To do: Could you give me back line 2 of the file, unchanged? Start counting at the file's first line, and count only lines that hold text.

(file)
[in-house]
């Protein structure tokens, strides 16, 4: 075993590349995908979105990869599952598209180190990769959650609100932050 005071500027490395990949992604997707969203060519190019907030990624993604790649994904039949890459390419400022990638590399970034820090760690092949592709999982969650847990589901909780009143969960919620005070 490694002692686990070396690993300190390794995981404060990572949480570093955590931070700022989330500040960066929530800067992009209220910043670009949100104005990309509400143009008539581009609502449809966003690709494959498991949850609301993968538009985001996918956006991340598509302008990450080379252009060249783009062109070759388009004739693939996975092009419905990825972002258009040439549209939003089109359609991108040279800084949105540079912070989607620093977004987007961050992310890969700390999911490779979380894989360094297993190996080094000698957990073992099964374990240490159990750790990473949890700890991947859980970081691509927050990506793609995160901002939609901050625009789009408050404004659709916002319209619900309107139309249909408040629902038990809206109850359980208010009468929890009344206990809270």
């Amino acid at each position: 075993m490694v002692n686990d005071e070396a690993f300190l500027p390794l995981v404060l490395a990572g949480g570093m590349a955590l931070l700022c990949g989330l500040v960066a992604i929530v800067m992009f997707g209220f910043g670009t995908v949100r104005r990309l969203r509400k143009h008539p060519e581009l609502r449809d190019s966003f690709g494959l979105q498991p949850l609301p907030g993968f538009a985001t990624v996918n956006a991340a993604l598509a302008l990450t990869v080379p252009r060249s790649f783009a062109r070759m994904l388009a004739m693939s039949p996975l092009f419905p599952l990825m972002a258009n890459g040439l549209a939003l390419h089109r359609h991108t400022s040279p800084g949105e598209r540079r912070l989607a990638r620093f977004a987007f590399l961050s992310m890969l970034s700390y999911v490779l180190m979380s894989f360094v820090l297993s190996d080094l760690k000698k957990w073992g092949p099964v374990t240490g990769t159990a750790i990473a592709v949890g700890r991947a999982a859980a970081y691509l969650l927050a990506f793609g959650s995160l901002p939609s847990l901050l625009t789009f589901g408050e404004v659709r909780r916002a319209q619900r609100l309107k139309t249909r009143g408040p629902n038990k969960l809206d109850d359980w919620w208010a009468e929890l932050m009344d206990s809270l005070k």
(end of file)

């Protein structure tokens, strides 16, 4: 075993590349995908979105990869599952598209180190990769959650609100932050 005071500027490395990949992604997707969203060519190019907030990624993604790649994904039949890459390419400022990638590399970034820090760690092949592709999982969650847990589901909780009143969960919620005070 490694002692686990070396690993300190390794995981404060990572949480570093955590931070700022989330500040960066929530800067992009209220910043670009949100104005990309509400143009008539581009609502449809966003690709494959498991949850609301993968538009985001996918956006991340598509302008990450080379252009060249783009062109070759388009004739693939996975092009419905990825972002258009040439549209939003089109359609991108040279800084949105540079912070989607620093977004987007961050992310890969700390999911490779979380894989360094297993190996080094000698957990073992099964374990240490159990750790990473949890700890991947859980970081691509927050990506793609995160901002939609901050625009789009408050404004659709916002319209619900309107139309249909408040629902038990809206109850359980208010009468929890009344206990809270």